Like settlers 150 years before them, Karen Kesler and Sally Elliot are pioneers — but instead of journeying west to stake their claim in remote territory, they forsook notoriously scenic Mendocino, California, for 72 high-desert acres in southern Utah's red-rock country. With Capitol Reef National Park and two national forests as neighbors, SkyRidge Bed & Breakfast is a portal to all sorts of lung-cleansing activity: cross-country skiing, ice skating, and snowshoeing in winter; fishing, hiking, and mountain biking the rest of the year. Local outfitters supply much of the gear; the innkeepers offer guidebooks and point you to trails that begin right at their doorstep.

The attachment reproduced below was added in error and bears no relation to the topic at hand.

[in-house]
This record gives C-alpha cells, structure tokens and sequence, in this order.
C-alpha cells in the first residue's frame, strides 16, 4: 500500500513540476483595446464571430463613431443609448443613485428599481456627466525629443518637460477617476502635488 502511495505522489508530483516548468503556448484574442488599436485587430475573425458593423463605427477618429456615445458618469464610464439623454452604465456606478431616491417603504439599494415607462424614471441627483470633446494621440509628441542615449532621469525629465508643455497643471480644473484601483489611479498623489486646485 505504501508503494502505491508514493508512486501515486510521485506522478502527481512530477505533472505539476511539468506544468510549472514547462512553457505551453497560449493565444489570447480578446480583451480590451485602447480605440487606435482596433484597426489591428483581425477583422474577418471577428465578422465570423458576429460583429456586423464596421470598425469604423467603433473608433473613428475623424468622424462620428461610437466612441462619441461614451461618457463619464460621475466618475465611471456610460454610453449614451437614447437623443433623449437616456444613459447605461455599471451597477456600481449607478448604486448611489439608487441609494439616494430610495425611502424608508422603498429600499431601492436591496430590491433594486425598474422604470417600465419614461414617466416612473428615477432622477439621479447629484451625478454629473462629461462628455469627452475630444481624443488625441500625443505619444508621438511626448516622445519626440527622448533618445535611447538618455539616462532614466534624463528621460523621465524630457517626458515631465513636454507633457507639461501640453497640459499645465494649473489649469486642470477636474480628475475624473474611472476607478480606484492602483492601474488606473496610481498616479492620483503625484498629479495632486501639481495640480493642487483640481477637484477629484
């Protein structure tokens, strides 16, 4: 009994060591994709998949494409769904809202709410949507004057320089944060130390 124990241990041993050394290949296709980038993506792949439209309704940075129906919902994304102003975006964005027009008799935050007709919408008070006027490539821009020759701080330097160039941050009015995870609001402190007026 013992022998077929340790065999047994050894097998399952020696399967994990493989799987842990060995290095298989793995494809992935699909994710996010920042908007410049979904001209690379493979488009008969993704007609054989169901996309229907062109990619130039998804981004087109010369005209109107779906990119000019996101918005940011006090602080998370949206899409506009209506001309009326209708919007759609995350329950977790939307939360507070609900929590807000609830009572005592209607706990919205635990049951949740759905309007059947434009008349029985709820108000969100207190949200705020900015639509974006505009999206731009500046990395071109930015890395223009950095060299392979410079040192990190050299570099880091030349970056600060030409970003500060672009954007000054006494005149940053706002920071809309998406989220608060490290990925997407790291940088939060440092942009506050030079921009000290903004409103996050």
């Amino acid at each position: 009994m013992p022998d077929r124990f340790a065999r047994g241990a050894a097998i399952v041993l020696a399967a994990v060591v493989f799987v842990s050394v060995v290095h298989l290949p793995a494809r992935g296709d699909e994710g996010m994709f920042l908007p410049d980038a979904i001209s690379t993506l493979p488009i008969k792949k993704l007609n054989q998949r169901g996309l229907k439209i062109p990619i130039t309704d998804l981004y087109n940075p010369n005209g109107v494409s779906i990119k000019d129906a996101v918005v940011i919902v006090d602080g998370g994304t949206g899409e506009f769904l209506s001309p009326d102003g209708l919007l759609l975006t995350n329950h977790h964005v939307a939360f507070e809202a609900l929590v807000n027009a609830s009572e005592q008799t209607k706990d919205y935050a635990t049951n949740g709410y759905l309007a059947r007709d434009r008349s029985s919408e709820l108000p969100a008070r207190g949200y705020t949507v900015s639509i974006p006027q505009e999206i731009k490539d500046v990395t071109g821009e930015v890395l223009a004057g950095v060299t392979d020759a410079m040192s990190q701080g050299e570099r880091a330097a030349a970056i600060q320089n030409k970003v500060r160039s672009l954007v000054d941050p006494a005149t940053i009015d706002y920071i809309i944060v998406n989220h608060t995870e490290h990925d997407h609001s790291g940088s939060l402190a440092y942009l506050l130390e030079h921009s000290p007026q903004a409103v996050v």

You can also take a more laid-back approach, with a sunset soak in a hot tub surrounded by vermilion sandstone cliffs. Try a dollop of smoked-trout pâté and some sangria during the evening hors d'oeuvres hour, or nap in the living room (shown here) by the fire. The six guest rooms vary in size but share an inspired mix of antique and Western-influenced handcrafted furnishings, as well as artwork selected by Kesler, a former director of the Mendocino Art Center. But even the paintings can't compete with the most magnificent portraits of all — 78 images of untamed landscape framed by the windows of the inn. SkyRidge Bed & Breakfast, 950 E. Hwy. 24, Torrey, Utah; 435/425-3222; www.bbiu.org/skyridge; doubles from $105.
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